Victims of modern slavery need a “Jamie Oliver” to champion their cause and bring an end to the practice, a local councillor has said.
Midlothian Councillor Russell Imrie made the claim as he said the biggest challenge in the fight against the abhorrent trade was convincing the public it was real.
At a meeting of the local authority, Cllr Imrie said: “Modern slavery is very different from the old days when we think about individuals in chains. It is less visible and it tends to be psychology first – break the spirit and then break the body.
“However while everyone would say that slavery is a bad thing people do not believe it is happening in this country.
“That is a big challenge for all of us in the public to accept it is here. We cannot keep saying it is not, perhaps we need somebody like a Jamie Oliver to champion the cause.
”The public have got no idea what to look for, they don’t understand what it is about and we certainly need to do better.”
Cllr Imrie was speaking as he brought a motion to councillors urging them to sign up to the Charter Against Modern Slavery, which sets out how the council as an employer should act.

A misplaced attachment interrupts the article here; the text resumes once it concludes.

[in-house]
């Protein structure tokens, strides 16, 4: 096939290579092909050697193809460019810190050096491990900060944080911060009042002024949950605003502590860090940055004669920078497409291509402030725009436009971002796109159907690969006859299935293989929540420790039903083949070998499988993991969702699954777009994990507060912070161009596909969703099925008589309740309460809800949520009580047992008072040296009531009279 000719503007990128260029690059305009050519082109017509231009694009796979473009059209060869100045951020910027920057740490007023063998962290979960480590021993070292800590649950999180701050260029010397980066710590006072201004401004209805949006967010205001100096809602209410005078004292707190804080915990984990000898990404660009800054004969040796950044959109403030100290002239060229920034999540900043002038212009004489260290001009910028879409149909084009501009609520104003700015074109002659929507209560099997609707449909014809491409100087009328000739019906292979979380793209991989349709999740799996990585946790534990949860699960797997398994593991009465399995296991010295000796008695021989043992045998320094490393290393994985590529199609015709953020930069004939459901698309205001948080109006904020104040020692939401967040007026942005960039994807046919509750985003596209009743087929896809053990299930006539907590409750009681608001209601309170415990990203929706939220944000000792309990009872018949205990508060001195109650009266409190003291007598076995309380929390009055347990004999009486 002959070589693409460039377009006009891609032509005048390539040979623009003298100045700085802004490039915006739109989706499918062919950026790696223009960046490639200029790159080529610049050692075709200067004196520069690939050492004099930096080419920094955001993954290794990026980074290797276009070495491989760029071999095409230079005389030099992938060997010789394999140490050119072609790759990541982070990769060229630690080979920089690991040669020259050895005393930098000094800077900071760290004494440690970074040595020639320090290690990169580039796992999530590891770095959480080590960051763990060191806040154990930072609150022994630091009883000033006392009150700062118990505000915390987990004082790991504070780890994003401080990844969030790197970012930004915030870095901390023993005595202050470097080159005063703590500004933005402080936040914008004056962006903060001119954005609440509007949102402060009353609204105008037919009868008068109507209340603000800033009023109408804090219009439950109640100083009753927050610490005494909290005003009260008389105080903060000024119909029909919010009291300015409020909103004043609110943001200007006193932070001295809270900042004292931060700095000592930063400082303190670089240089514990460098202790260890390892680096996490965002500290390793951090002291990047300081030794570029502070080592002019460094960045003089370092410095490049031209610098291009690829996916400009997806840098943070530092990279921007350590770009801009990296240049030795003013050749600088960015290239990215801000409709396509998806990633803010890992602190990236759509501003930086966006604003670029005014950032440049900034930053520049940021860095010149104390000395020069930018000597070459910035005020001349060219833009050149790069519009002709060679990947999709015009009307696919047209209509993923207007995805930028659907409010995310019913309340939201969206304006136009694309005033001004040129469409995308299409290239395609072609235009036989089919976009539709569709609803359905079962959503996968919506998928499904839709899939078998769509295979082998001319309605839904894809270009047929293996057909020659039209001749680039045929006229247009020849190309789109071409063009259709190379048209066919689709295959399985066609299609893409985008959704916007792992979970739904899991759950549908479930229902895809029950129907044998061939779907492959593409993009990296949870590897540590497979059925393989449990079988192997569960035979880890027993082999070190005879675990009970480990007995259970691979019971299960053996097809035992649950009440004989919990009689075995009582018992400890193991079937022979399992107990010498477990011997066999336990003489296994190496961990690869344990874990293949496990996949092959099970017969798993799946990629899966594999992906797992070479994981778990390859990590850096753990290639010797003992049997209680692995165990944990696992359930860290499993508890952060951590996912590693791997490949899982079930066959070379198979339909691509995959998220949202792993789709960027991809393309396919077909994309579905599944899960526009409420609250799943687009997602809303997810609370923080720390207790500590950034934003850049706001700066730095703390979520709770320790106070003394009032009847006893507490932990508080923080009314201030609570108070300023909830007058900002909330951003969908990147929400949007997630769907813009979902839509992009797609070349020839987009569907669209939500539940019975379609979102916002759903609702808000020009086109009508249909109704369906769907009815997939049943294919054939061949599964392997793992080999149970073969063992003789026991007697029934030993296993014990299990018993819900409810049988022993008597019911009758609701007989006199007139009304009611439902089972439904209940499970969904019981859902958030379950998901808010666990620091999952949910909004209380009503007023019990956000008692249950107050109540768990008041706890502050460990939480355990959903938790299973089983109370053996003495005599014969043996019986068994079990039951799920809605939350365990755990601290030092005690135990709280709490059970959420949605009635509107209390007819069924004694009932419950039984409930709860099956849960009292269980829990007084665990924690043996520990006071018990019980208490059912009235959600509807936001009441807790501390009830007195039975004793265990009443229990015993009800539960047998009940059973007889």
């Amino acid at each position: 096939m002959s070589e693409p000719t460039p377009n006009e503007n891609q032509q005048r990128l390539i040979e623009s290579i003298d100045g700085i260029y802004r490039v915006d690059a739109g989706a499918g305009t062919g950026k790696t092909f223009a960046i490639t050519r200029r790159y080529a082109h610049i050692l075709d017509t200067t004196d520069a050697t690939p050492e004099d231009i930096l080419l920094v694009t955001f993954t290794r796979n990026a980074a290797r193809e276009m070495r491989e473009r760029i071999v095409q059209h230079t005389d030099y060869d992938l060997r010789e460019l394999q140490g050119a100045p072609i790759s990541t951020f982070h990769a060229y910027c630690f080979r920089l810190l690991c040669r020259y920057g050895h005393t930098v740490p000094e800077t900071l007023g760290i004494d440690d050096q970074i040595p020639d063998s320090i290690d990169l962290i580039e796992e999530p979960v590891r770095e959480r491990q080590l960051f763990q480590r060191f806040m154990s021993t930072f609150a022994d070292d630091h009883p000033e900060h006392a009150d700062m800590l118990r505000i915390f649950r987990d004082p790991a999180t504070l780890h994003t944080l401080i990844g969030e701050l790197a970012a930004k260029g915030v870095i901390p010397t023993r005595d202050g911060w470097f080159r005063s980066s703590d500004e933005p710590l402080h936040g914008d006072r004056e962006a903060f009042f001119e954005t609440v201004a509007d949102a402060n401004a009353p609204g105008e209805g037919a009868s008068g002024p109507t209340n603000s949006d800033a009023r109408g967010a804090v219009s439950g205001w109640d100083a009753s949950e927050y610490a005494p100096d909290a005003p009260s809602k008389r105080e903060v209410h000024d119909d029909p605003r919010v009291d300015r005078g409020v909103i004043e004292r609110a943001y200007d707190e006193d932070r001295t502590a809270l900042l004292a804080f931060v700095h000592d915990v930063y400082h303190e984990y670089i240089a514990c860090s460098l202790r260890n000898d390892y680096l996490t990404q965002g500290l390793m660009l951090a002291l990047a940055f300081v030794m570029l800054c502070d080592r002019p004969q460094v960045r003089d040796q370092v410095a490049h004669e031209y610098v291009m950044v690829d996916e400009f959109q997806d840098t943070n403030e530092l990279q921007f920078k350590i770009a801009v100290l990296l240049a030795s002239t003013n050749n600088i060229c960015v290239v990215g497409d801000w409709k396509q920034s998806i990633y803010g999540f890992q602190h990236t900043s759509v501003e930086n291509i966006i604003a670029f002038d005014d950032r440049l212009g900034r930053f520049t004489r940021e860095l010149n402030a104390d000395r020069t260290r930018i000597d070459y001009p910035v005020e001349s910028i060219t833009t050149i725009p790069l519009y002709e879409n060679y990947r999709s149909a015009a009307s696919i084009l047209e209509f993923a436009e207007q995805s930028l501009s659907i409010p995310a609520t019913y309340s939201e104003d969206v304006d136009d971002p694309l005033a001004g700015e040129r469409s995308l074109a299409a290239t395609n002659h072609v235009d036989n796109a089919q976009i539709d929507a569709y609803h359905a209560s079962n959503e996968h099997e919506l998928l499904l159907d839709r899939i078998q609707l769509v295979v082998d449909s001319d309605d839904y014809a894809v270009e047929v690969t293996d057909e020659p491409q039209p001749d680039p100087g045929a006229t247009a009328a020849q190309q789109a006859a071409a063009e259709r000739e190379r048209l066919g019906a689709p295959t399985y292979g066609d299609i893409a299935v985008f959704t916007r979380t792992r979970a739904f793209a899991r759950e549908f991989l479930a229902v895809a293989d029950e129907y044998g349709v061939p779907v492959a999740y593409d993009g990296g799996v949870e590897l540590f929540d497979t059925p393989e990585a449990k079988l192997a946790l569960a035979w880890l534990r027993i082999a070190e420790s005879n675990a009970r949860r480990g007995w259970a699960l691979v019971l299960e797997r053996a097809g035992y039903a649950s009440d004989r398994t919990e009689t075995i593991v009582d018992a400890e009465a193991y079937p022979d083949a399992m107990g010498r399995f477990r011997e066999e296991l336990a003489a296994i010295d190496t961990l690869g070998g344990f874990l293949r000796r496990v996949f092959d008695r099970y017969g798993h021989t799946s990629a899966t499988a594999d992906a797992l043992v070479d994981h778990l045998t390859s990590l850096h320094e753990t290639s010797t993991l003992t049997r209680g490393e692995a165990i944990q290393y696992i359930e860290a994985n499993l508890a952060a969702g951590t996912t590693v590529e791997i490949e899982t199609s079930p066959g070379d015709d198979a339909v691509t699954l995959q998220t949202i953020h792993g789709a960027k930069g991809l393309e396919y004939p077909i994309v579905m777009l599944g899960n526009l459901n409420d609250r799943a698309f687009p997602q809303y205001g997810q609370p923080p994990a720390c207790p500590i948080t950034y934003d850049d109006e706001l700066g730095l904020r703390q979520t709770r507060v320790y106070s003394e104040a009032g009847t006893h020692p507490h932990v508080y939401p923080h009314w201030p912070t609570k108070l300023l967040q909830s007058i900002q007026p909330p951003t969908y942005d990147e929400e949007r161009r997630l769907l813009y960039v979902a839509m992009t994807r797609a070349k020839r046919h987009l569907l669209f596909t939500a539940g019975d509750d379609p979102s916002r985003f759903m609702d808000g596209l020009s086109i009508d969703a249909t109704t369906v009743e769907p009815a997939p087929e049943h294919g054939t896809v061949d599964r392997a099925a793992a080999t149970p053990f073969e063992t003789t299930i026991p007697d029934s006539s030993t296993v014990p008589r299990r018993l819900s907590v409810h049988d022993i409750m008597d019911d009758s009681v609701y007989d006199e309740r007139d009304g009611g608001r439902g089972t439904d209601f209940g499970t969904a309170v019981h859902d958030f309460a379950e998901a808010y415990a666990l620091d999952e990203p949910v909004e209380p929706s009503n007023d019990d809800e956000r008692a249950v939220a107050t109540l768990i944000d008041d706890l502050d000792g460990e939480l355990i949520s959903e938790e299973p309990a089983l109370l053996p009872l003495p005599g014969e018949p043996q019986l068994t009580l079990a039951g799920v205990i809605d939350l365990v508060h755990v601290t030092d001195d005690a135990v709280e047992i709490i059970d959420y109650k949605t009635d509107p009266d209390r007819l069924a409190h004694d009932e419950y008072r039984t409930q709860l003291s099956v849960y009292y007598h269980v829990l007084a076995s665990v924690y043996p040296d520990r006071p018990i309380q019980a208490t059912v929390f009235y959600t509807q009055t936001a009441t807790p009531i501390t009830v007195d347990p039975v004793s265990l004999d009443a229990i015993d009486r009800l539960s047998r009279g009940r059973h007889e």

His motion was seconded by fellow Labour councillor Margot Russell who admitted it was not a subject she had been familiar with before the motion was raised.
And it received cross party support with SNP councillor Kelly Parry praising Cllr Imrie for bringing the motion forward.
Mr Imrie said everyone had to take the issue seriously.
He said: “I certainly believe it is one of the great evils of our time and it’s been happening right under our noses in nail bars, car washes, farms factories and indeed restaurants.
“It is estimated throughout the UK tens of thousands of people can be victims.
“The term modern slavery captures a whole range of types of exploitation, many of which occur together.”
Referring to celebrity chef Jamie Oliver, who has launched high profile campaigns to tackle childhood obesity by targeting cheap school meals and junk food, Cllr Imrie said that while he acknowledge Midlothian Council has taken steps to meet the Charter’s requirements, more needed to be done.
He said: “The Modern slavery act came in on 2015. I just don’t think throughout the country we’ve addressed it in the proper manner and I sometimes think there is a need for a refresh.
“I hope we can do that little bit more to end what I think is an appalling situation in 2018.”
The motion was adopted unanimously.